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GPs could be allowed to prescribe medical cannabis pending Government review

Health secretary Jeremy Hunt has said there will be a swift review into the prescribing of cannabis oil for medical purposes in the UK.

This comes amid a row between the Home Office and a Northern Irish mother who says her 12-year-old epileptic son, Billy Caldwell, is dependent on it for his survival.

The family has been granted an urgent license by the Home Office to access the medication, after the boy's GP was initially told to stop prescribing it and the family had the medicine confiscated by border control.

Mr Hunt's comments, made to ITV, were met by a Labour Party announcement that they would lift the ban on prescribing cannabis for medical purposes.

Mr Hunt said the review would be carried out 'as quickly as possible', adding: 'We know that there is strong clinical evidence that in certain situations, cannabis oil can be very beneficial and so I don't think anyone who followed that story [Billy Caldwell] can have felt anything other than a massive amount of sympathy for the family, and I think as a Government minister it's very clear to me that we're not getting that right and that's why we're having that review.'

But he said he could not put a timeframe on its completion because it would be subject to 'clinical' and 'legal' tests.

Shadow home secretary Diane Abbott said: 'A number of recent heart breaking cases have highlighted a failure of Government policy. Children have been put at risk and experienced extraordinary suffering because this Government drags its heels and refuses to grant cannabis oil licences.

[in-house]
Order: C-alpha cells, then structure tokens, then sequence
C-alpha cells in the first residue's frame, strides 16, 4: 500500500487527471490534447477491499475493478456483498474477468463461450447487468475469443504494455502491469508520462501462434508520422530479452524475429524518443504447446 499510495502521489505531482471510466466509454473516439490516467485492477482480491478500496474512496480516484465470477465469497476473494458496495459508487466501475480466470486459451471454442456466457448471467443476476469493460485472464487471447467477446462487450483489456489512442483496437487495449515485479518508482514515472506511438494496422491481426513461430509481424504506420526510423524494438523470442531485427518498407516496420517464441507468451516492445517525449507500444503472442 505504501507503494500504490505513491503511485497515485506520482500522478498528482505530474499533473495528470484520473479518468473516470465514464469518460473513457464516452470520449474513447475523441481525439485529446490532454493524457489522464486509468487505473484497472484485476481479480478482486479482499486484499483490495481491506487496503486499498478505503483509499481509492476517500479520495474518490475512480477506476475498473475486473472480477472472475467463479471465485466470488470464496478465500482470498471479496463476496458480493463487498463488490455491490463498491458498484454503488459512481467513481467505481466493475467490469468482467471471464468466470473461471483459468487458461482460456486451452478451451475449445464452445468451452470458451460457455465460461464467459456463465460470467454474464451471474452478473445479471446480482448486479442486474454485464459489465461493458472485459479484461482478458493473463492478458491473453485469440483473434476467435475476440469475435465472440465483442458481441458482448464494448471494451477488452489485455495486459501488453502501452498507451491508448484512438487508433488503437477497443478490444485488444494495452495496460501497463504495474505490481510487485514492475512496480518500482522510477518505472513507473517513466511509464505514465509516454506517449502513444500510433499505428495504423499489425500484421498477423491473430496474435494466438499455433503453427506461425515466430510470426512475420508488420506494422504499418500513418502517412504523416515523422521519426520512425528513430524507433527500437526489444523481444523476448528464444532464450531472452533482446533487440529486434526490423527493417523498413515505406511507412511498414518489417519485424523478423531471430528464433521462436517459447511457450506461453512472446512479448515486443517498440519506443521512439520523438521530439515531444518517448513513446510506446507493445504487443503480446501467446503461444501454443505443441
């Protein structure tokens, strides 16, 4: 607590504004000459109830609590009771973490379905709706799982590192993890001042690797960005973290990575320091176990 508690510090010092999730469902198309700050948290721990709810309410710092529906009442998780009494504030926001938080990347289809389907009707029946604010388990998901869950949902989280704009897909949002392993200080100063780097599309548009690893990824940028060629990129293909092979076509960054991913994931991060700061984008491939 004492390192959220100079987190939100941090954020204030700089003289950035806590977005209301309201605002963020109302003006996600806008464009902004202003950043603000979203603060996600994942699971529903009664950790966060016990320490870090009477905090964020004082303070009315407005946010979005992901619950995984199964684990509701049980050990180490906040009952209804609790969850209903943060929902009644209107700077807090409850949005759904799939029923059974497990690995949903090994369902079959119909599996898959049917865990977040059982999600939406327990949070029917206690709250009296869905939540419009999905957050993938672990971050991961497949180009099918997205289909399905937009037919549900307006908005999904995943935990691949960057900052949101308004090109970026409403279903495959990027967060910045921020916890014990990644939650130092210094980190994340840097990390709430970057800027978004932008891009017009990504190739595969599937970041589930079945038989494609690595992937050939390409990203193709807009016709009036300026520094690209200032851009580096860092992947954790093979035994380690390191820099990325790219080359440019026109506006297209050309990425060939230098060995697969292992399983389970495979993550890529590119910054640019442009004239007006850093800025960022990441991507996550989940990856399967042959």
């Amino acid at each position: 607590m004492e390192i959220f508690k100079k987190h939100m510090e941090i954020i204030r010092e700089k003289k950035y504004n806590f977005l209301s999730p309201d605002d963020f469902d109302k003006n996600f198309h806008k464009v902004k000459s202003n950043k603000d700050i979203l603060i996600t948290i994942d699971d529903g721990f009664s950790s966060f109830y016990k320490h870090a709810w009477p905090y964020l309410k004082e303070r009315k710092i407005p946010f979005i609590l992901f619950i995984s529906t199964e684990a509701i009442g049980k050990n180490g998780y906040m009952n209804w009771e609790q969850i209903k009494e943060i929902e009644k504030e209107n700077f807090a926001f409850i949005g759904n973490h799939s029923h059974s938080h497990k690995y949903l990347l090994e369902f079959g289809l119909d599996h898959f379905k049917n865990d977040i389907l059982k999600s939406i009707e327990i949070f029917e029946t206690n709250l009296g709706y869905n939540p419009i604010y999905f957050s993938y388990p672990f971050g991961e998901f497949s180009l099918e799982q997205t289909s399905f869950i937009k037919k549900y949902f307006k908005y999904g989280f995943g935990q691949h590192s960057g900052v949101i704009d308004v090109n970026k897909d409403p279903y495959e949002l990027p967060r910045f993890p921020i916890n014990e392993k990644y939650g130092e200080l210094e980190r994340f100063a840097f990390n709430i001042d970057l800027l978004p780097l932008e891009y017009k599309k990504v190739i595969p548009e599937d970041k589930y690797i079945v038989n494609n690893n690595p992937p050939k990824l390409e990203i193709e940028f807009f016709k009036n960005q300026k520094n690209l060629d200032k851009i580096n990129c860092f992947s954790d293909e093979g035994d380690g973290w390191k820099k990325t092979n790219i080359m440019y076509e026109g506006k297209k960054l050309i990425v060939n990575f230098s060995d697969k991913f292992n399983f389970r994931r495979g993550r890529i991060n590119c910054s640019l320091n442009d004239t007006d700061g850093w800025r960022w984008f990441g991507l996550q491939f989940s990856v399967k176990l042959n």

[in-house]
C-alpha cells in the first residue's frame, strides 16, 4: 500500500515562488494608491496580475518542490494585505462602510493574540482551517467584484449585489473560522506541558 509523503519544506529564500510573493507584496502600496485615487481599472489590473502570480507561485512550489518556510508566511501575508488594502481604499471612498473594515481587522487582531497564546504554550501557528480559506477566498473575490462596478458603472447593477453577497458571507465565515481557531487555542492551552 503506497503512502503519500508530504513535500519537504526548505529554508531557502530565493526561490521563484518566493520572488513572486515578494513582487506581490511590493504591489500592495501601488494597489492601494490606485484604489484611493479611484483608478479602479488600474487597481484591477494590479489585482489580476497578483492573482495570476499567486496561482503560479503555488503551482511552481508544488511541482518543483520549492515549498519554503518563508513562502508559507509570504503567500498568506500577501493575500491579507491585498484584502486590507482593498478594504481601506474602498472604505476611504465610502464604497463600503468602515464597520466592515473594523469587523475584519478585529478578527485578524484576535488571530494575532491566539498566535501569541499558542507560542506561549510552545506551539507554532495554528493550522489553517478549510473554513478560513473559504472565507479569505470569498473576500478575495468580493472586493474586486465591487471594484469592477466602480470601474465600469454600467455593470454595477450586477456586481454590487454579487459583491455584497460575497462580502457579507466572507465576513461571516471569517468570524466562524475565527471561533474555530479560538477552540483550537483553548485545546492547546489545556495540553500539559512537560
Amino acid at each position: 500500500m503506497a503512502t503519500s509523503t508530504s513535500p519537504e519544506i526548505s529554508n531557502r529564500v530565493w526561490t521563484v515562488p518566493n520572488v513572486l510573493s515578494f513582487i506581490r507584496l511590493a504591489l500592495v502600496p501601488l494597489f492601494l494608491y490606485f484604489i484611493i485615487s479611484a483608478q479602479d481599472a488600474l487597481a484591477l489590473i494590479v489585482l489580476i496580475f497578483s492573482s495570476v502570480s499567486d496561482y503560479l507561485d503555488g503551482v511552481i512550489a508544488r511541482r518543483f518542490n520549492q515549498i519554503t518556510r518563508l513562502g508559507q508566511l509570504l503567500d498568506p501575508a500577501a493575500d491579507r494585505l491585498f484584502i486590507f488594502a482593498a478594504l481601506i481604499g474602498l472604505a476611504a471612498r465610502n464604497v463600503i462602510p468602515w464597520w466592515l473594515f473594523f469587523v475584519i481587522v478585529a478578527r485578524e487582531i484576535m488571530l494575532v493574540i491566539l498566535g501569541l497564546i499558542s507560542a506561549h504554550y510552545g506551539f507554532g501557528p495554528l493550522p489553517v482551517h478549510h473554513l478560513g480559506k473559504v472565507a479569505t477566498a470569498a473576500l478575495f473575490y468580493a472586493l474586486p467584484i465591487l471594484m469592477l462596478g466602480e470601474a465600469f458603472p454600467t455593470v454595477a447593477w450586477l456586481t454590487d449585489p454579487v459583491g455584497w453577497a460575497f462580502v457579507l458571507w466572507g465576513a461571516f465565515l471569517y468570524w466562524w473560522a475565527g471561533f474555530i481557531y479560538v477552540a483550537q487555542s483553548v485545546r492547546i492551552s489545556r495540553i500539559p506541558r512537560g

'This must not continue. Labour in government will allow the legal prescription of cannabis oil for medical purposes. We will also review drugs policy to address all issues of public health. The Government should stop being so heavy-handed and bureaucratic and put the welfare of children first.'

As Pulse reported last month, the Home Office instructed the boy's GP to stop prescribing cannabis oil despite being effective against his severe and uncontrollable symptoms.

Dr Brendan O’Hare, a GP in Castlederg, County Tyrone, issued one prescription of medical cannabis for Billy Caldwell after US paediatric neurologists had initiated treatment.

Although not available in Northern Ireland, there was an opportunity to obtain the medicine from the Republic of Ireland, Dr O'Hare said, adding that removing the boy's medicine raised 'ethical' questions.

The Home Office has previously said that it 'recognises that people with chronic pain and debilitating illnesses are looking to alleviate their symptoms' but that ', it is important that medicines are thoroughly tested to ensure they meet rigorous standards before being placed on the market, so that doctors and patients are assured of their efficacy, quality and safety'.

 

Readers' comments (9)

  • THE DRUG SHOULD BE A "RED DRUG" IE CONSULTANT ONLY RATHER THAN GP!

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  • last thing that GPs need as all wrong customers will want it to top up tramadol etc.

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  • AlanAlmond

    What the f&£k are politicians doing making clinical decisions like this? Wait for the tidal wave of weirdos who’ll book in demanding cannabis oil for any number of undiagnosable mysterious chronic health conditions. I can picture them now, bet you can too, oh and maybe one in a hundred might actually be genuine and clinically appropriate, they’ll stick out a mile amongst the flotsam that’s for sure.